Vargas Llosa's maternal grandfather was a Peruvian diplomat in Bolivia who helped support his daughter. When the grandfather was posted back to Peru, the entire family returned. Unexpectedly, Vargas Llosa’s father re-entered his life, and sent him to a military school. Writing was something of an escape from that rigidity, and writing poetry especially was a form of protest to his father’s patriarchal sensibility.

Vargas Llosa with fellows from Colegio La Salle

What do Virginia Woolf, Mark Twain, Anton Checkov, Emile Zola, Leo Tolstoy, Andre Malraux, Marcel Proust, W. H. Auden, Arthur Miller, Ezra Pound, James Joyce, Graham Greene, Vladimir Nabokov, Henry James and Henrik Ibsen have in common, besides being a group of the most important writers of the twentiethcentury? All were passed-over by the Nobel Prize in Literature committee (perhaps in a misguided interpretation of Nobel’s use of the word "idealisk" or idealism in his charter for the prize) in favor of such literary luminaries as Bjørnstjerne Martinus Bjørnson, Paul Johann Ludwig Heyse, Carl Friedrich Georg Spitteler, Karl Adolph Gjellerup, Henrik Pontoppidan and -- well, you get the idea. More Swedes have won the award than Asians.

Horace Engdahl, permanent secretary of the academy, said in 2008 that, "Europe is still the center of the literary world. The United States is too isolated, too insular. They don't translate enough and don’t really participate in the big dialogue of literature." With that sort of prejudice (and one suspects that at least some members of the literature committee speak English) no wonder Asia, with more than half of the world’s population, is left relatively Nobel-less. However, Engdahl’s successor, Peter Englund, spoke up in defense of the Western Hemisphere, saying, "In most language areas...there are authors that really deserve and could get the Nobel Prize, and that goes for the United States, and the Americas as well."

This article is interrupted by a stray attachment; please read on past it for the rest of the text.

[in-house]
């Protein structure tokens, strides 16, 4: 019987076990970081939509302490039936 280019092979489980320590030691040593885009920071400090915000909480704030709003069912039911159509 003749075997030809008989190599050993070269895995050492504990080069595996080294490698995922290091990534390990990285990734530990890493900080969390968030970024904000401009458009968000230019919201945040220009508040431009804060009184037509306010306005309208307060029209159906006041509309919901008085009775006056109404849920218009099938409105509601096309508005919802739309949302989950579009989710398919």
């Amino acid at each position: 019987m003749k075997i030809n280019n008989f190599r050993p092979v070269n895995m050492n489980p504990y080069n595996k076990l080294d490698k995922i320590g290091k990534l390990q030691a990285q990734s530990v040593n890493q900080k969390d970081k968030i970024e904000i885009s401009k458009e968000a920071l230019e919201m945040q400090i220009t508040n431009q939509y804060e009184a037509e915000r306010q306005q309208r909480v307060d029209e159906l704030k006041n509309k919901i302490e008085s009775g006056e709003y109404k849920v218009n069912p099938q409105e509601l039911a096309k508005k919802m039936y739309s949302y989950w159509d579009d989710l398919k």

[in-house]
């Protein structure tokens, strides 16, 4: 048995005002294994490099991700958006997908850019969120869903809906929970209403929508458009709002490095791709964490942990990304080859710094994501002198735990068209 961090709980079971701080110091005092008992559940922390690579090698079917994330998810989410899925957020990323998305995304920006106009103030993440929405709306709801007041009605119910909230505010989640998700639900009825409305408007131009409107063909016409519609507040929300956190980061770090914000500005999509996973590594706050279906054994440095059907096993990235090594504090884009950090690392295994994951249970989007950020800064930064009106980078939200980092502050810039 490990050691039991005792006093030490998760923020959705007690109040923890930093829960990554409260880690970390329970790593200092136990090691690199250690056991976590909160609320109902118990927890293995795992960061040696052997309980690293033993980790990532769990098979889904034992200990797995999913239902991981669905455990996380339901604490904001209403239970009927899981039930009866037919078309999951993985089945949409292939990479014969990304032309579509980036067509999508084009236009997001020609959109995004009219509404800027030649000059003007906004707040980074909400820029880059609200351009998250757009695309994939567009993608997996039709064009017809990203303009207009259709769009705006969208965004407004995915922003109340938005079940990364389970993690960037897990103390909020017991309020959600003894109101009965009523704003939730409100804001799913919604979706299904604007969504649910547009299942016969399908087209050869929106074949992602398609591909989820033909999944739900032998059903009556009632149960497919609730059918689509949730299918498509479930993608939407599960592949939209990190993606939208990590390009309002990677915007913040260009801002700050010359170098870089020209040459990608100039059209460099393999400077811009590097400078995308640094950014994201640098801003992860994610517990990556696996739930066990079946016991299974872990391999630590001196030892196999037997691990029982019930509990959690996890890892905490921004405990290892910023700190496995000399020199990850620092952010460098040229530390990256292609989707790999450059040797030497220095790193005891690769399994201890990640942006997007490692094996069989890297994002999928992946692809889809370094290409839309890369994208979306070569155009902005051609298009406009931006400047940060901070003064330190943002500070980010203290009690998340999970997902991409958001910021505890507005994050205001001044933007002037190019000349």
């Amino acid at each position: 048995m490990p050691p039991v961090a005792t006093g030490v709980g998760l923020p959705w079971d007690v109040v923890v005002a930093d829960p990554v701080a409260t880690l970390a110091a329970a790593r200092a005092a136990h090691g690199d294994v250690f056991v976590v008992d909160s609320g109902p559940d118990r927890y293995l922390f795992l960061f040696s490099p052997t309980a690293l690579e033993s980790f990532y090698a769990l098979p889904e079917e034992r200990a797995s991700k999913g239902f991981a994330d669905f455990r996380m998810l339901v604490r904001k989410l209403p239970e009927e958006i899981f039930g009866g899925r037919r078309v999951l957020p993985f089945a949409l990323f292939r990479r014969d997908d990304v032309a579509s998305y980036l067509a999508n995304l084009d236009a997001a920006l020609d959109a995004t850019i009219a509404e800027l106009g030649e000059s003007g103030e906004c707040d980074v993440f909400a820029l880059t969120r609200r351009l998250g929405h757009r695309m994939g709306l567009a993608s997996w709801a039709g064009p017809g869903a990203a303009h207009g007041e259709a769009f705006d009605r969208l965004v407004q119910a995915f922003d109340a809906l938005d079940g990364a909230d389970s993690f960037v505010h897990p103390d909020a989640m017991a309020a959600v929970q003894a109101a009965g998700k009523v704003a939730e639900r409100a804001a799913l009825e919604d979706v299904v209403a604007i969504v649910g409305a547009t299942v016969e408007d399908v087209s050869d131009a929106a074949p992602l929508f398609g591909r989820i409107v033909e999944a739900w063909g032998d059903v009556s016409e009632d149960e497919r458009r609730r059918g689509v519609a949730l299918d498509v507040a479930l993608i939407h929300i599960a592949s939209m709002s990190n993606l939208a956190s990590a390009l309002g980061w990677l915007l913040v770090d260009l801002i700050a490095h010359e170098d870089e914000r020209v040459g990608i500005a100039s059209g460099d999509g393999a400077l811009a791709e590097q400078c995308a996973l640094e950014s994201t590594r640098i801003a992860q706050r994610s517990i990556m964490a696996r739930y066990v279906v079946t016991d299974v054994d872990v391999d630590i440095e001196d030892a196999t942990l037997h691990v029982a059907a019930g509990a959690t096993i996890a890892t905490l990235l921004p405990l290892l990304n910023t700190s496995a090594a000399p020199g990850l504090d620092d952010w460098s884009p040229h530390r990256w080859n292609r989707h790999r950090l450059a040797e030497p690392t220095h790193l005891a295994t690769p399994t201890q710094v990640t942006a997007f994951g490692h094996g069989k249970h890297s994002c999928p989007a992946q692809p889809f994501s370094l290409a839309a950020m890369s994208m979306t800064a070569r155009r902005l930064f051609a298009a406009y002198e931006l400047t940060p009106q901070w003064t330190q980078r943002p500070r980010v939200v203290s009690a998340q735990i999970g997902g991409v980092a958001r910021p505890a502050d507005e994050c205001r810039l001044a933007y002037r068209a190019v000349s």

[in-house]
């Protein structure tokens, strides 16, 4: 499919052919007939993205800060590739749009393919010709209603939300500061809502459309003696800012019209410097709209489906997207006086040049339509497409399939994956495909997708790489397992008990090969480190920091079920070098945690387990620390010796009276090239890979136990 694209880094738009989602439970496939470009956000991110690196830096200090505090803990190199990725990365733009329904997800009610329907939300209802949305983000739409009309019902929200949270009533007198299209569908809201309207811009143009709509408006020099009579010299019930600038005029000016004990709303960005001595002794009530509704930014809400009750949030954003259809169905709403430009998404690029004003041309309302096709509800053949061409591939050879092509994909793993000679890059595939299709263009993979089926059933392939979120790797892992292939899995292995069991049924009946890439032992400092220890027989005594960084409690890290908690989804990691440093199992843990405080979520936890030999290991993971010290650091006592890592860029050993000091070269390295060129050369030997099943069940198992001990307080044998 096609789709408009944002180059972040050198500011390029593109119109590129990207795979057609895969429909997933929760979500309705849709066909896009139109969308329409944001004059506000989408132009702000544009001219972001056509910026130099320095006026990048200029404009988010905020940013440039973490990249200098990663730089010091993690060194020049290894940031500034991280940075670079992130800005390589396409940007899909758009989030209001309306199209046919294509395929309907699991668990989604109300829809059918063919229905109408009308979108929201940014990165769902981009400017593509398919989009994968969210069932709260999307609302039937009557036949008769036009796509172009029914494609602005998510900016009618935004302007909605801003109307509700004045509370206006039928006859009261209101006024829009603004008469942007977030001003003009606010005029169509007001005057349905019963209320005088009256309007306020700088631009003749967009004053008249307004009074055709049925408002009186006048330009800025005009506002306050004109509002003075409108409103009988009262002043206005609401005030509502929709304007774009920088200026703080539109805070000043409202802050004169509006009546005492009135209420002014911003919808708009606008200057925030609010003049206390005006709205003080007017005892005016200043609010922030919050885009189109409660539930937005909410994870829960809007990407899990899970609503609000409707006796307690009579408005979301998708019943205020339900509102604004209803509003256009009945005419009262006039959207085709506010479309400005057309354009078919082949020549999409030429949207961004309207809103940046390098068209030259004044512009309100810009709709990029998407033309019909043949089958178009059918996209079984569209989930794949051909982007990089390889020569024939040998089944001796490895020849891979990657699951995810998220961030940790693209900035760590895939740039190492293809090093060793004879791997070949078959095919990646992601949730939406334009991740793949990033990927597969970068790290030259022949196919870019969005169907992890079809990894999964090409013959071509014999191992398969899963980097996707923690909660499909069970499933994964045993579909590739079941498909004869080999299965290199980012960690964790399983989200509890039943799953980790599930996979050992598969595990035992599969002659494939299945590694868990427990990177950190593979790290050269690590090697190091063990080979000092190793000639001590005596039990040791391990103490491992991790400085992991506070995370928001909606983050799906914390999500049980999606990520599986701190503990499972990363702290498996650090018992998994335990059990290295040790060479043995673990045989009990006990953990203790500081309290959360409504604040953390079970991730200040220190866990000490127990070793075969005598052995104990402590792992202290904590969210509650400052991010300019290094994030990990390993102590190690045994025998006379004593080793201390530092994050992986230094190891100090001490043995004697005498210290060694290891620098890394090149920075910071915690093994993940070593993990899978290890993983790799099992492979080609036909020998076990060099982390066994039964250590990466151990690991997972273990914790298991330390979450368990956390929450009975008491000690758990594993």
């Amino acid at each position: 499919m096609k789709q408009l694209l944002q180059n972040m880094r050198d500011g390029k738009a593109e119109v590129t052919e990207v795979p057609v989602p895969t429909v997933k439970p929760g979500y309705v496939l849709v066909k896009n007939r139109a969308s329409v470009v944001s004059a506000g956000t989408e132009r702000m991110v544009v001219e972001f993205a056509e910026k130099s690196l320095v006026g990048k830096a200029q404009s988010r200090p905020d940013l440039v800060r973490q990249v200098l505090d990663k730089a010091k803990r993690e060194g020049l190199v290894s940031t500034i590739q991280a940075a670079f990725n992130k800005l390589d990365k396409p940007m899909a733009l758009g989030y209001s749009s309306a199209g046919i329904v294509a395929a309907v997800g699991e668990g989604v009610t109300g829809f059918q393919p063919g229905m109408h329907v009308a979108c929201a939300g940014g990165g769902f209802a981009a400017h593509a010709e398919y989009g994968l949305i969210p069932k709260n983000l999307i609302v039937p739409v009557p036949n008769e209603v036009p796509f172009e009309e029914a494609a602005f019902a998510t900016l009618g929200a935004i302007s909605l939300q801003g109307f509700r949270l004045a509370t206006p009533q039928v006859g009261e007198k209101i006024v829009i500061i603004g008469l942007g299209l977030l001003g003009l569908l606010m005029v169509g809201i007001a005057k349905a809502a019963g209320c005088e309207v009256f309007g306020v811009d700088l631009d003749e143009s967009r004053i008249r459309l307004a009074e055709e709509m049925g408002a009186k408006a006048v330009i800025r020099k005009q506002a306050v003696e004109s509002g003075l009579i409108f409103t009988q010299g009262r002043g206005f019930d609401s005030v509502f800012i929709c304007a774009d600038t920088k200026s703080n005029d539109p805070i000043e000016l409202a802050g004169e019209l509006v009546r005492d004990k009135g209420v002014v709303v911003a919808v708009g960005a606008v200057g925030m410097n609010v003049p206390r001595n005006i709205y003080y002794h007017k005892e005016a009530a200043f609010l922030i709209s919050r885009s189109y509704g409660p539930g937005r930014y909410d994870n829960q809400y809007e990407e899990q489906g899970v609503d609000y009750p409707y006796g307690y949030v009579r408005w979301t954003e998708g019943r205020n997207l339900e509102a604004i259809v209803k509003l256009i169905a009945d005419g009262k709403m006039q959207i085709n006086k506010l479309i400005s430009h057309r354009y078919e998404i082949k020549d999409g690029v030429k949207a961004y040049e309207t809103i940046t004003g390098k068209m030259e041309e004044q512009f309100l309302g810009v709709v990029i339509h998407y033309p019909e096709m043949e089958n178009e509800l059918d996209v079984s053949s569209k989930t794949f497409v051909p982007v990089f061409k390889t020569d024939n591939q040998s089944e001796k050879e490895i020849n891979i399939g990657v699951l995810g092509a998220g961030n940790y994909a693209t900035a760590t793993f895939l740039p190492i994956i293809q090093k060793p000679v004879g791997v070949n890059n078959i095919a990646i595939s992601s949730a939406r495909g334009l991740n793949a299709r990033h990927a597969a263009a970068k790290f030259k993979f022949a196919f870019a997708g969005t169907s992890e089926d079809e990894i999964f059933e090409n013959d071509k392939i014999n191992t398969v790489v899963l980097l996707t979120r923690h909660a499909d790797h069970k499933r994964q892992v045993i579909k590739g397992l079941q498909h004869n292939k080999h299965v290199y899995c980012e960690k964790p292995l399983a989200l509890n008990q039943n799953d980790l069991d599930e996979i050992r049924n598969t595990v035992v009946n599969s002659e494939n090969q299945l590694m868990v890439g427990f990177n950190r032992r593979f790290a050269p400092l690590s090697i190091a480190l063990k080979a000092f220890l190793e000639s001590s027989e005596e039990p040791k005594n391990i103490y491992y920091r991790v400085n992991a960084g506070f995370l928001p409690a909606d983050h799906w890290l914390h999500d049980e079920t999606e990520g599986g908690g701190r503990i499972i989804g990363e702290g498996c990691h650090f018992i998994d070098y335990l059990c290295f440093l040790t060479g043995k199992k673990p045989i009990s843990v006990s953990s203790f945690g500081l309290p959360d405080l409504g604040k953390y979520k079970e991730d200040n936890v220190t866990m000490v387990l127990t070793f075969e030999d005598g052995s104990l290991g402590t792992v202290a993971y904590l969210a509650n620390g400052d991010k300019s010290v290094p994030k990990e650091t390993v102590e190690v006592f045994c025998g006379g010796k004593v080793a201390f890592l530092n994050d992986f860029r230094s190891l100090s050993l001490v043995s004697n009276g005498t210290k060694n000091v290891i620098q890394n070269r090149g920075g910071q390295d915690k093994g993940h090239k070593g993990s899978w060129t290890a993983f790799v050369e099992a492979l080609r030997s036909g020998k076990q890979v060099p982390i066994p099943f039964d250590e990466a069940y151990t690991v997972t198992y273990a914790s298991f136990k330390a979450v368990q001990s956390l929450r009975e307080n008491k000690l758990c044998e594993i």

In addition to Garcia Marquez, Llosa joins Chileans Pablo Neruda and Gabriela Mistral as the only South Americans to appear on the committee’s radar. Their diploma cited "his cartography of structures of power and his trenchant images of the individual’s resistance, revolt and defeat." Llosa himself, who was defeated for the presidency of Peru on a neo-liberal platform in 1990, has said that, "South Americans prefer promises to reality."

That quote speaks of Llosa’s personal transformation, from an early idealist, and liberal supporter of Castro’s revolution, to his recent incarnation as a moderate conservative and critic of Castro and Hugo Chavez. He was an active politician for about three years.